Right, said Mo
Mohammad Shahzad's swashbuckling century secured Afghanistan's fourth series victory over Zimbabwe in the space of three months
Afghanistan is a team full of entertainers but perhaps no one in their squad has a bigger sense of showmanship than wicketkeeper-batsman Shahzad. Whether it is his range of shots, which includes a helicopter whip modelled after MS Dhoni or his growing ability to rise to the occasion against top-class opposition, he exudes a certain charisma that sets him apart from the rest of the XI.
And rise to the occasion Shahzad most certainly did when he conjured up an unbeaten 118 off 67 balls to clinch a fourth consecutive limited-overs series win over Zimbabwe in the space of three months. It took him eight balls to hit his first six on the evening, but by the end of his knock he had done it seven more times, and hit ten fours besides.
Shahzad likes to ham it up when celebrating even minor milestones, and has made a habit of taking off his helmet and posing for the crowd with arms extended when crossing fifty, as he did again on this night, but the landmark century moment - off a single in the 14th over - was something any superstar would be keen to milk for all it was worth, and Shahzad basked in the adulation of the Afghanistan supporters present, sprinting through the crease and giving his bat a swirl during as he made a small leap in the air.
By the time he reached triple figures, off 52 balls, Shahzad had made more than two-thirds of Afghanistan's runs. The emotion and the ferocity with which he attacked Zimbabwe's bowlers during the first hour at the crease left him drained - he fell over while completing a paddle scoop over fine leg for his final boundary to end the 17th, and remained seated on the crease in exhaustion for several moments afterward - and was the main factor that kept him from scoring more than 18 off his final six overs at the crease.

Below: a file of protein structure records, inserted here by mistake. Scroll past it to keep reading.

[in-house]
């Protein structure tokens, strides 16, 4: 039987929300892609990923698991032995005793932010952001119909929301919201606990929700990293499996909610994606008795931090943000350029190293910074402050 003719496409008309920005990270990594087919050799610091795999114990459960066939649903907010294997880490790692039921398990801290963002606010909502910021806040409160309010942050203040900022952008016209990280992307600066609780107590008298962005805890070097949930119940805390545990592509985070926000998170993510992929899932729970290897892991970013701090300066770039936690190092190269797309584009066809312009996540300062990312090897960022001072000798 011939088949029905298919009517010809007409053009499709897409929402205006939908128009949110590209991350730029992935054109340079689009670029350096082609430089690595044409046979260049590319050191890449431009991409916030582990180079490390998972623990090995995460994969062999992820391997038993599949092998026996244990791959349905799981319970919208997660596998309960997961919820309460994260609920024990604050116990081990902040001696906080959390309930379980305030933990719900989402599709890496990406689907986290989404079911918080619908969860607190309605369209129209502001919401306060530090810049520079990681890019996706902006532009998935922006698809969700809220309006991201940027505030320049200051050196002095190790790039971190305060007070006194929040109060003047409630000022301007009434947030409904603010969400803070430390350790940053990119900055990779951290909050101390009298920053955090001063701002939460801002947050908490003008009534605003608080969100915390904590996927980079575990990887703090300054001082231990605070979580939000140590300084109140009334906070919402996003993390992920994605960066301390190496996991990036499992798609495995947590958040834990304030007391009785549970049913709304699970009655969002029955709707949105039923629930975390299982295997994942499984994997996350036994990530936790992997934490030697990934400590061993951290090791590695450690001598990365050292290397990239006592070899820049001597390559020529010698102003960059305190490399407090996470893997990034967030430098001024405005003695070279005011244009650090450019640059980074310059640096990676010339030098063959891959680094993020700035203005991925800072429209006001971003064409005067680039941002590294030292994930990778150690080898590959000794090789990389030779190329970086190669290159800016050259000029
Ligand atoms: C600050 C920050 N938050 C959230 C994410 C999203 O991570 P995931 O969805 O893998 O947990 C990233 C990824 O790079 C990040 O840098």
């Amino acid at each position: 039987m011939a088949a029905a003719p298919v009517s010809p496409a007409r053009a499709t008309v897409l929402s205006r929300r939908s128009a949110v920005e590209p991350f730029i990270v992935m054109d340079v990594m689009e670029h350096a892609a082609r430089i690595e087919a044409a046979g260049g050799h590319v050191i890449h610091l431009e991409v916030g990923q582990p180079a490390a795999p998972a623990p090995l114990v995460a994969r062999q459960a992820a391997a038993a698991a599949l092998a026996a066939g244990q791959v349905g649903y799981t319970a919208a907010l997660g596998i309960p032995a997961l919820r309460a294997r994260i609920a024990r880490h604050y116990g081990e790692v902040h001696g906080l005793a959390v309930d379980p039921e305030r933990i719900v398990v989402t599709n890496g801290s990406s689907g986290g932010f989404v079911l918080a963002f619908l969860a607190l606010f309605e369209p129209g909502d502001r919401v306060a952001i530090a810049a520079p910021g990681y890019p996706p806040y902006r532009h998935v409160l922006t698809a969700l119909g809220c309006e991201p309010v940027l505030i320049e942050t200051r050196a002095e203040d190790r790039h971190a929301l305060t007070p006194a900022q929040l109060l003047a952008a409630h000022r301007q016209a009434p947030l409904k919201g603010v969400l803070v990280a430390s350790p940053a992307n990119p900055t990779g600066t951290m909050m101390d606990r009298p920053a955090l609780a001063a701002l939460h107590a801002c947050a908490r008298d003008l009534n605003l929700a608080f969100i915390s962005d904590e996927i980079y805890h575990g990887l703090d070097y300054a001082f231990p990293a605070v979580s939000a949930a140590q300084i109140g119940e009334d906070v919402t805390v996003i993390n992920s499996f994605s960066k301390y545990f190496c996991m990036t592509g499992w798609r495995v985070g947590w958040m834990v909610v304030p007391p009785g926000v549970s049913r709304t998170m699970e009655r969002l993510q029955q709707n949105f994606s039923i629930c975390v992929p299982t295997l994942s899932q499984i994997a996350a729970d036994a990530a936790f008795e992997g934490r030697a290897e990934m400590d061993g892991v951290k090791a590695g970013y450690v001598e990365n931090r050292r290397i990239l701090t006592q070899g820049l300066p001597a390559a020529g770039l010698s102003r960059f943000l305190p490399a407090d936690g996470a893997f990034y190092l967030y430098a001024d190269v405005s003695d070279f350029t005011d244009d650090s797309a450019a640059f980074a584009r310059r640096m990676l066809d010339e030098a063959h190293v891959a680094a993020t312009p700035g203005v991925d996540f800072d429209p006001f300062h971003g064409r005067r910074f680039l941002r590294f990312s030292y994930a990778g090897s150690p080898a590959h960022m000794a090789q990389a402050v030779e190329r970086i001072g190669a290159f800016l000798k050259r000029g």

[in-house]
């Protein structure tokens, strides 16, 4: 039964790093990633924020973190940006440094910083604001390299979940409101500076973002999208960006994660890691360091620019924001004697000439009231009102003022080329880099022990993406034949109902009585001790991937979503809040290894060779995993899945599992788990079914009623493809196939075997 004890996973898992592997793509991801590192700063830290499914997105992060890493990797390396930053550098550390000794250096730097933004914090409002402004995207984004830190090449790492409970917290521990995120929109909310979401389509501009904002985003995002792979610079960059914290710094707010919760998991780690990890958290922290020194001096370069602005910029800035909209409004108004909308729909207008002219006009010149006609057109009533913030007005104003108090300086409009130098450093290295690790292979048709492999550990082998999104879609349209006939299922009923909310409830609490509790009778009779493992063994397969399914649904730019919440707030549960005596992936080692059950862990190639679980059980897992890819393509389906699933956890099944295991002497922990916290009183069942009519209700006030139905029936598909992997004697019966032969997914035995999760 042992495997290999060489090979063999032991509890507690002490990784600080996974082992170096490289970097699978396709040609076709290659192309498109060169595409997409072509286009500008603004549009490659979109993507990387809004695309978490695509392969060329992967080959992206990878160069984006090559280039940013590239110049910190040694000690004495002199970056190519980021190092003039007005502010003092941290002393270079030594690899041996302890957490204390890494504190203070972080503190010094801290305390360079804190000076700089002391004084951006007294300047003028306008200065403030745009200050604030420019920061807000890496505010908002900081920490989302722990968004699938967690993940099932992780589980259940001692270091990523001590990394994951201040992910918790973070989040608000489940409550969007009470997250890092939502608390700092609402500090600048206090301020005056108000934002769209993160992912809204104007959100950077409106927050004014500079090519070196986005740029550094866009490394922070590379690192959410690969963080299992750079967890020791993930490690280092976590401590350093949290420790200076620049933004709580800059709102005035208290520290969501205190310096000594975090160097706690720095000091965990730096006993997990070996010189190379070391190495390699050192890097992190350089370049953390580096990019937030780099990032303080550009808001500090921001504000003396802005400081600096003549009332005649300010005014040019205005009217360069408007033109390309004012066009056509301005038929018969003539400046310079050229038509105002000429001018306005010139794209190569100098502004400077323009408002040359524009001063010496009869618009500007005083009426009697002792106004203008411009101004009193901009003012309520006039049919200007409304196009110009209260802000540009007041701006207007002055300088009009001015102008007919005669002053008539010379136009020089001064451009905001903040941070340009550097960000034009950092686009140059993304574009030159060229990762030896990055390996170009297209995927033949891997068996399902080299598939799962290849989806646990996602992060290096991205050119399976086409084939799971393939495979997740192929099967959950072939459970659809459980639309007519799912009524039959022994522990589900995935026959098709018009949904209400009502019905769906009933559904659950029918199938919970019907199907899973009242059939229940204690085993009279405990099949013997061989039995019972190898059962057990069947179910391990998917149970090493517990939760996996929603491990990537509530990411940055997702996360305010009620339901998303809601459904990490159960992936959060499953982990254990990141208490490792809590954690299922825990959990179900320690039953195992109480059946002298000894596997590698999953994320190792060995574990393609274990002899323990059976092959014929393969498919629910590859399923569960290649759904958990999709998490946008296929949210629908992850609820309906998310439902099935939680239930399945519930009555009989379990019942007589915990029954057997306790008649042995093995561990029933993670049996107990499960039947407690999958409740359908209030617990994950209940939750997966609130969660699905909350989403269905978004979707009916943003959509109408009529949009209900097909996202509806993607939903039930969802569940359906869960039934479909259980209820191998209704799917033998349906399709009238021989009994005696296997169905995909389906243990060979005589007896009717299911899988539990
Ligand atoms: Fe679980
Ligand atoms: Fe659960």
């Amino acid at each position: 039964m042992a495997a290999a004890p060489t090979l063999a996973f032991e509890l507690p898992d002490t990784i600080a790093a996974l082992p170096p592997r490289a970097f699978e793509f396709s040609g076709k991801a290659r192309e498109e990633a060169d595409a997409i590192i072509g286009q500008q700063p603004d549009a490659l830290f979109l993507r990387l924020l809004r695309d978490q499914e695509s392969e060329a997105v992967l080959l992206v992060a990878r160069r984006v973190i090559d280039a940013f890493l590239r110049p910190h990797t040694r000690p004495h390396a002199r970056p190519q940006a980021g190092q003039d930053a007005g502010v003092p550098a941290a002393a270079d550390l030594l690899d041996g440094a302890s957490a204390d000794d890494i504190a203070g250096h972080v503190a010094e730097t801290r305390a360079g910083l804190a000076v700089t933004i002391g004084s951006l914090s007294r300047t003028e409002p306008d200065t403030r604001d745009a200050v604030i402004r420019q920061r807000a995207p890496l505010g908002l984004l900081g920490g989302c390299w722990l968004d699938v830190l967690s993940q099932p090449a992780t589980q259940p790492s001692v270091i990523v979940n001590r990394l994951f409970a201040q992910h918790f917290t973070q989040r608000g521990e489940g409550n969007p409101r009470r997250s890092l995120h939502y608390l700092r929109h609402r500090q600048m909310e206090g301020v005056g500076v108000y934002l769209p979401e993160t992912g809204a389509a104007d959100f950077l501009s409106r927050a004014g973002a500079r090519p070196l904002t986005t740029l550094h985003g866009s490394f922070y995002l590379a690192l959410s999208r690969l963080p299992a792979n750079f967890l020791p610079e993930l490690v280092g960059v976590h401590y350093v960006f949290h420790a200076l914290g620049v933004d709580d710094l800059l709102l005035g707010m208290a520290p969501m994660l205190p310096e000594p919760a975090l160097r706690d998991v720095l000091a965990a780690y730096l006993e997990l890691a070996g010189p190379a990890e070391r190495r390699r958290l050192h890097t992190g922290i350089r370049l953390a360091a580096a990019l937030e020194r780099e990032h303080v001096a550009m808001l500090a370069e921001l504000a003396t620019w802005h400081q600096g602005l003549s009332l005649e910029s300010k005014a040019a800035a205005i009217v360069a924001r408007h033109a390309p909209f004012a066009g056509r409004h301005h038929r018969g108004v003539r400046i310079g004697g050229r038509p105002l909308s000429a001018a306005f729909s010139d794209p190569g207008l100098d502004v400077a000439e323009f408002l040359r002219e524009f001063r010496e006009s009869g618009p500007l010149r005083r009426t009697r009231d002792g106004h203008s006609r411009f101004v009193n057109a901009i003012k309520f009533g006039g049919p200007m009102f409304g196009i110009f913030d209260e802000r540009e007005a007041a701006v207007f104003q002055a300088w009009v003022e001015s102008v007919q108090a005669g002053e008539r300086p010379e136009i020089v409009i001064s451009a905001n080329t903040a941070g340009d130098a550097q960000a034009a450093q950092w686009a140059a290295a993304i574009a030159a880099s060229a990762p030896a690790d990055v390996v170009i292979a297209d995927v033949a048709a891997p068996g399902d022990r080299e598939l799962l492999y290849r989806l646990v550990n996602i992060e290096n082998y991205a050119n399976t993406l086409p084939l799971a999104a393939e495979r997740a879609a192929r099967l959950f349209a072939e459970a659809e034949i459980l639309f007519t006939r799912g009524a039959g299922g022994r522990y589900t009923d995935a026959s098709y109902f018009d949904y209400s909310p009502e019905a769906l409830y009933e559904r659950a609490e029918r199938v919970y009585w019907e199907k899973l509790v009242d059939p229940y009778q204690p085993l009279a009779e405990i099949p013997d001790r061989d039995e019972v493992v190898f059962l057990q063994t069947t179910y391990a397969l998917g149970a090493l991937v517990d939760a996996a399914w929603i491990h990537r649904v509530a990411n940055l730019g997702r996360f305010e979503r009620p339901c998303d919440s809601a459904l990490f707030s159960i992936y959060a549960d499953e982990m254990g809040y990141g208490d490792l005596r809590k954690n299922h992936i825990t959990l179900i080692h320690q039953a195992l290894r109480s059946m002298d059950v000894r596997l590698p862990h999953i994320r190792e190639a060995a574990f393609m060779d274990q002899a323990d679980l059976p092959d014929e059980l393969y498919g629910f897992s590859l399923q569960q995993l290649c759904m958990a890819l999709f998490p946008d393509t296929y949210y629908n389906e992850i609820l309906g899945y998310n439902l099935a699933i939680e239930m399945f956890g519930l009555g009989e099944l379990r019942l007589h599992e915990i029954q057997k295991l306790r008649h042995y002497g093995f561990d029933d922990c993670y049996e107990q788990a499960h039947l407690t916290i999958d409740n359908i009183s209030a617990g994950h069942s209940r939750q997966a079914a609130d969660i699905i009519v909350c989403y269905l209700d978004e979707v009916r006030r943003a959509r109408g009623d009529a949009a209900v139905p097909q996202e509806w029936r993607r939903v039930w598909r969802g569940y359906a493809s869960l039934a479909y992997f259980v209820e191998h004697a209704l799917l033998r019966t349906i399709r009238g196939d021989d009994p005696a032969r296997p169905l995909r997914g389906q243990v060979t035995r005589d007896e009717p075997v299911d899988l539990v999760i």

After bringing up his fifty in the eighth over, Shahzad was licking his lips at the prospect of taking on legspinner Graeme Cremer, who had conceded just two runs in his first over and taken the wicket of Usman Ghani. On the last ball of the ninth, Shahzad skipped down the track to a flatter delivery from Cremer but was still able to get to the pitch of the ball. He then flicked it high over midwicket, over the stands and completely out of the ground and onto the street. It was a six that showed Shahzad and Afghanistan didn't want to just beat Zimbabwe one more time, they wanted to pummel them into submission. Just to show it was no fluke, he stayed in his crease to wallop Cremer out of the stadium and into the road once more in the 11th.
118 Shahzad's score was the highest T20I score for Afghanistan.
1 Shahzad became the first player to score a T20I century in the UAE.
8 The number of sixes Shahzad hit in his innings - the most in a T20I innings by an Associate player.
What they said
"Cars outside in danger! Shahzad almost batting Zimbabwe out of this game. Fantastic innings. Cleared the crowd, cleared the fence, cleared the stands. It's just brilliant hitting from Shahzad!" - Bazid Khan, on TV commentary, after Shahzad's six in the 11th over off Cremer landed in the street
The closest contenders
Ed Joyce, 160 not out v Afghanistan, fifth ODI, Belfast
Perhaps fired up by his controversial run-out earlier in the series, Joyce scored big in the last match to level the series 2-2.
Gulbadin Naib, 82 not out v Zimbabwe, fifth ODI, Sharjah
Gulbadin's nerveless innings helped Afghanistan gun down a steep target of 249, clinching the series decider.